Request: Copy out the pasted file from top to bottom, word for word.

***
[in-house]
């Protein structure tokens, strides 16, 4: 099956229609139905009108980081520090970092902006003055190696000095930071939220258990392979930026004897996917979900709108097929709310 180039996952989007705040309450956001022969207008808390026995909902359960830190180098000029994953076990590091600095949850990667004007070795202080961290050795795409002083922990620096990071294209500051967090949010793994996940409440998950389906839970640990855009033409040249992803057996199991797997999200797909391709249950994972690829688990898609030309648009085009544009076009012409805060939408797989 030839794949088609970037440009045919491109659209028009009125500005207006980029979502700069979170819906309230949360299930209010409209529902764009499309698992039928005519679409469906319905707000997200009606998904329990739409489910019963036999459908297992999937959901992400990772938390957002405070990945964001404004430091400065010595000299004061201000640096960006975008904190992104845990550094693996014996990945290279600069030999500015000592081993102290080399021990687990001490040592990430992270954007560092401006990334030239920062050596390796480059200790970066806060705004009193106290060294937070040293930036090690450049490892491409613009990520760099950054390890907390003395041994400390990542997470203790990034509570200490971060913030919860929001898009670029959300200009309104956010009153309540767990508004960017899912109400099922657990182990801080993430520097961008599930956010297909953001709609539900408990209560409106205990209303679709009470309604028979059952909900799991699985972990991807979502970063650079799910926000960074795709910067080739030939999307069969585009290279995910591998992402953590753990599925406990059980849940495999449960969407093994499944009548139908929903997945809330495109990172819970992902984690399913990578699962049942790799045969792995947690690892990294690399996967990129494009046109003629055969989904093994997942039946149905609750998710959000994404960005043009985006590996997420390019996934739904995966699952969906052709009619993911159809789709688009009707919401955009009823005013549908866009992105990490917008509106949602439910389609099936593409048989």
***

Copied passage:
[in-house]
């Protein structure tokens, strides 16, 4: 099956229609139905009108980081520090970092902006003055190696000095930071939220258990392979930026004897996917979900709108097929709310 180039996952989007705040309450956001022969207008808390026995909902359960830190180098000029994953076990590091600095949850990667004007070795202080961290050795795409002083922990620096990071294209500051967090949010793994996940409440998950389906839970640990855009033409040249992803057996199991797997999200797909391709249950994972690829688990898609030309648009085009544009076009012409805060939408797989 030839794949088609970037440009045919491109659209028009009125500005207006980029979502700069979170819906309230949360299930209010409209529902764009499309698992039928005519679409469906319905707000997200009606998904329990739409489910019963036999459908297992999937959901992400990772938390957002405070990945964001404004430091400065010595000299004061201000640096960006975008904190992104845990550094693996014996990945290279600069030999500015000592081993102290080399021990687990001490040592990430992270954007560092401006990334030239920062050596390796480059200790970066806060705004009193106290060294937070040293930036090690450049490892491409613009990520760099950054390890907390003395041994400390990542997470203790990034509570200490971060913030919860929001898009670029959300200009309104956010009153309540767990508004960017899912109400099922657990182990801080993430520097961008599930956010297909953001709609539900408990209560409106205990209303679709009470309604028979059952909900799991699985972990991807979502970063650079799910926000960074795709910067080739030939999307069969585009290279995910591998992402953590753990599925406990059980849940495999449960969407093994499944009548139908929903997945809330495109990172819970992902984690399913990578699962049942790799045969792995947690690892990294690399996967990129494009046109003629055969989904093994997942039946149905609750998710959000994404960005043009985006590996997420390019996934739904995966699952969906052709009619993911159809789709688009009707919401955009009823005013549908866009992105990490917008509106949602439910389609099936593409048989």